Part of the site where they work has bricks that are over 100 years old. This work ended abruptly with a concrete car park laid out about 50 years ago.

“It’s been a good place to live for a long time and in some cases, as Hamilton said, in our progress in building new things, we’ve destroyed what’s there and in other cases we’ve buried it. and when we buried it and when we bury it, it allows for a chance to investigate it and learn something about the past that we didn’t know before,” he said. .

“All of this hasn’t been what you would call a success,” said Hamilton Bryant, an archaeologist at Wiregrass Consulting who is working with the United States on the project.

“You stand on top of a giant brick platform that you can’t really see, but it’s facing north and south, but that’s part of the market. You identify what has been erased and what has not and we try to extract what we can,” Hamilton said.

Bryant emphasizes the variety of layers directly underfoot.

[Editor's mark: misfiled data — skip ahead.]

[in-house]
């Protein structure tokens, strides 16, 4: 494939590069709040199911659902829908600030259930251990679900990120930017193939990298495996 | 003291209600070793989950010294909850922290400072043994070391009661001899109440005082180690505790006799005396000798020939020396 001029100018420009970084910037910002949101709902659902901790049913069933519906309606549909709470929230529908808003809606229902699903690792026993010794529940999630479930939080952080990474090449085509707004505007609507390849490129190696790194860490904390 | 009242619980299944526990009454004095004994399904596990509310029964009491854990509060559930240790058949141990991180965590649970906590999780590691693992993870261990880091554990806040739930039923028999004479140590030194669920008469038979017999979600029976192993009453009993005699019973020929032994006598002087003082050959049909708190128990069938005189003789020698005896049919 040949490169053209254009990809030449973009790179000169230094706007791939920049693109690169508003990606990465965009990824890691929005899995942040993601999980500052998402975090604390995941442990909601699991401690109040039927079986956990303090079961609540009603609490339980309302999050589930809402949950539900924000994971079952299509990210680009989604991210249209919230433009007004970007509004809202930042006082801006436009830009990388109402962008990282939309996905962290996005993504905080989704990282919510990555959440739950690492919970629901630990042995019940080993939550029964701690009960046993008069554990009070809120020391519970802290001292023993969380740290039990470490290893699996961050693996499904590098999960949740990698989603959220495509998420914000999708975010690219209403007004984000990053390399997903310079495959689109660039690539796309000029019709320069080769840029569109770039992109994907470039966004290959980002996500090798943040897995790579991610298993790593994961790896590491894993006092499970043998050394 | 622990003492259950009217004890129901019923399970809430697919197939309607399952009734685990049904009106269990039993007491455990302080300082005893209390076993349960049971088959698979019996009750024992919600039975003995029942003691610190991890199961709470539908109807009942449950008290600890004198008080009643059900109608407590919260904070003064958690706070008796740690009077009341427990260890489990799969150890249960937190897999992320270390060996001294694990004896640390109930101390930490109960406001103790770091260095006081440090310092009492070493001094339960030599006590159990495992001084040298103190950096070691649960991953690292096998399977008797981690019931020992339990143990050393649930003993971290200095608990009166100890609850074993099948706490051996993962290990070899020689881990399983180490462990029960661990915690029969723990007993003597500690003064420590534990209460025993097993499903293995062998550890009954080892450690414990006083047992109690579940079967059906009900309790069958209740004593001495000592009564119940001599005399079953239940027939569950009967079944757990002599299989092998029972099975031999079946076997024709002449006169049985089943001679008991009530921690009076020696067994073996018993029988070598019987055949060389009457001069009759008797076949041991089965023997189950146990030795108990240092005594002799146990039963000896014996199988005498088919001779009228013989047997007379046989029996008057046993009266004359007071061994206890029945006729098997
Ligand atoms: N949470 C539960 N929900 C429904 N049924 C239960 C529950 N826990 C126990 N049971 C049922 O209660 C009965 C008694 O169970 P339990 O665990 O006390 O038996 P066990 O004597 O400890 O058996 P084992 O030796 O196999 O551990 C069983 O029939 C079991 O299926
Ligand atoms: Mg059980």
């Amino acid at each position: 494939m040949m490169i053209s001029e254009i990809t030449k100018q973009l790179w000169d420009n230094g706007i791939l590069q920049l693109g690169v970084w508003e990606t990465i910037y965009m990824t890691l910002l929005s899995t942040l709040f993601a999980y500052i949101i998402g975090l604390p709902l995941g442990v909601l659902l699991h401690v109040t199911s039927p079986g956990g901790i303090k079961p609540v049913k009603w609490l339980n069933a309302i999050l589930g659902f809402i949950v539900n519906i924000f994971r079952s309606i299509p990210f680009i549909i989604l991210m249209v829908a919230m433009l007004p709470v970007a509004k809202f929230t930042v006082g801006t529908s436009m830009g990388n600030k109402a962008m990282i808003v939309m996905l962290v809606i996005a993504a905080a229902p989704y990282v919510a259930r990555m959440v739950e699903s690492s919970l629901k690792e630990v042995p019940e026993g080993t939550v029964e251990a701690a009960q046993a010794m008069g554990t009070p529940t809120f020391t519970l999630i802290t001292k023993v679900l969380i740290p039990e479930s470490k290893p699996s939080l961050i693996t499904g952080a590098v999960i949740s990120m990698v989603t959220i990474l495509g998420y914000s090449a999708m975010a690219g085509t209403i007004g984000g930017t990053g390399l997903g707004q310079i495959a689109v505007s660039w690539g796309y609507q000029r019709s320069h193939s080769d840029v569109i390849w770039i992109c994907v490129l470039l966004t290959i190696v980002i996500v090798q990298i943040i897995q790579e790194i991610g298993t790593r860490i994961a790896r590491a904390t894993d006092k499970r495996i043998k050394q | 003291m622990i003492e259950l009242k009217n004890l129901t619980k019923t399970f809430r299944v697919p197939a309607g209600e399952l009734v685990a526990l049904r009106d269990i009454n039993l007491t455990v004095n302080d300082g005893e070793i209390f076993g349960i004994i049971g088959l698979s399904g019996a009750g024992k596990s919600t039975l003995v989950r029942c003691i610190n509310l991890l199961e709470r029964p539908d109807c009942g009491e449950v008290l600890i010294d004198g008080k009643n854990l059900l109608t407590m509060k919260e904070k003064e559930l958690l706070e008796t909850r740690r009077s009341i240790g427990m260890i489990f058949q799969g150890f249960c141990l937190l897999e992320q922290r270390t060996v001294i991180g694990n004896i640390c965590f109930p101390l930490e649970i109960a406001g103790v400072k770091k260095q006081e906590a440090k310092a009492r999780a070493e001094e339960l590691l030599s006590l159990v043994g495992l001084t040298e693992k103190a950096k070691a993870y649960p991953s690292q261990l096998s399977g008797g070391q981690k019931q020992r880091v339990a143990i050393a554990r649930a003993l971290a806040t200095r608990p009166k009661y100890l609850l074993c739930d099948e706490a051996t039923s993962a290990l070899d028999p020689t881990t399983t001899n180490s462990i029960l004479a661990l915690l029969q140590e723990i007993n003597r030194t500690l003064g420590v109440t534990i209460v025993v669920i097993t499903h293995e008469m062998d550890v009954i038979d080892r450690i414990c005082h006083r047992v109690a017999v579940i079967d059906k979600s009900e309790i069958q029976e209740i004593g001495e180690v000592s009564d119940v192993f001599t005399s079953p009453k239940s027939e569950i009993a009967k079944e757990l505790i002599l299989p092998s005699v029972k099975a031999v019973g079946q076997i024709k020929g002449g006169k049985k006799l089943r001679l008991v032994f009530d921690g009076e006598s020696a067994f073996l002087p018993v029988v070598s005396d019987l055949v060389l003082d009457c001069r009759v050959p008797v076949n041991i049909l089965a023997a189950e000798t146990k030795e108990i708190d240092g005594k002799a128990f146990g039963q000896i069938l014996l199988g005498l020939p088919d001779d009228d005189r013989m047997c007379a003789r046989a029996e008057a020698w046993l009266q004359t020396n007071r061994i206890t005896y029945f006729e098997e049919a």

“It’s the most complicated project I’ve ever worked on, so it’s a lot to take in, a lot to manage. I only manage a small part of it, but I would say it was a success in that we had parking that had never been seen before. We peeled off the 40 year old asphalt and within a foot there is an intact articulated brick surface, late 1800’s, early 1900’s and a few feet and slightly lower there are numerous features, including three parallel wall trenches, which is a type of construction you would see in colonial times more than in later times,” Hamilton said.

“There were four houses that faced Royal Street right here, so we’re basically digging into their backyards,” Sarah Price said. She is chief archaeologist at Wiregrass Consulting. She says it looks like we are standing in someone’s garden from the 1800s.